Focusing on the couple inches “closer” that middle and low income Americans have gotten to the rich is a distraction and ignores the real issues that middle and low income Americans face.  Nice try, joe_mamma.
  18. Pat Offenberger October 17, 2011 / 11:37 pm
    Oh come on, “The Big C” represents real life to you? The wife is a teacher, why would her husband’s insurance plan matter? Yeah, I know how it’s depicted on the show, amazing, TV and movie producers and directors make their story line match what “reality” they want to show.
     
    I’ll agree, the uber rich don’t worry about interest rates on mortgages, or car loans, or insurance co-pays. So? Tell me that we don’t have hospitals where people are treated regardless of whether they show an insurance card or not. Gee, with the Obama team in place, we see income levels to qualify for food stamps raised to $50,000.00. So tell me again how horribly we treat those in our society that have less. Hell, based on current income levels for food stamps, my wife and I would qualify. The difference is, we were raised to deal with our bills versus income without accepting government assistance.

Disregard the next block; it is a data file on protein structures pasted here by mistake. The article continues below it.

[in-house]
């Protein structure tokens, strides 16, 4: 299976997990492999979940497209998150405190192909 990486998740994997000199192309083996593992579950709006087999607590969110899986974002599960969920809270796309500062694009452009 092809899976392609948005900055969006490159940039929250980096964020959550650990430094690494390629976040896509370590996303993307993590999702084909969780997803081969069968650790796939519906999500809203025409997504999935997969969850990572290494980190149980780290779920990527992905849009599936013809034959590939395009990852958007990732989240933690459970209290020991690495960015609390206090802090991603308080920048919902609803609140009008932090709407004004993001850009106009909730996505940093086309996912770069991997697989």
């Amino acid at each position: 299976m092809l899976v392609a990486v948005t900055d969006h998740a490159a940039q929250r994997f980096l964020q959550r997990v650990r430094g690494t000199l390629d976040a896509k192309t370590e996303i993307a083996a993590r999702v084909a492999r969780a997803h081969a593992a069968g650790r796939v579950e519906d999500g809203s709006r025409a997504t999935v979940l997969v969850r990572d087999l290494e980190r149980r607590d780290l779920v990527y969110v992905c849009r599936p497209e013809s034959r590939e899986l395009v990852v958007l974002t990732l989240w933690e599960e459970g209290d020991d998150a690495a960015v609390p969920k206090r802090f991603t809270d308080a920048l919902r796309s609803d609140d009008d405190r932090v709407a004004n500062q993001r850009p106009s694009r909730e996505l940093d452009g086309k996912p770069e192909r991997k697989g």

19. joe_mamma October 18, 2011 / 7:40 am
    David L…I purposely left out healthcare costs, education and housing.  Why?  Because they are the products with a heavy government influence in their markets.    Ironically the more the government sticks their nose into them directly and indirectly the more expensive and/or screwed up they get.”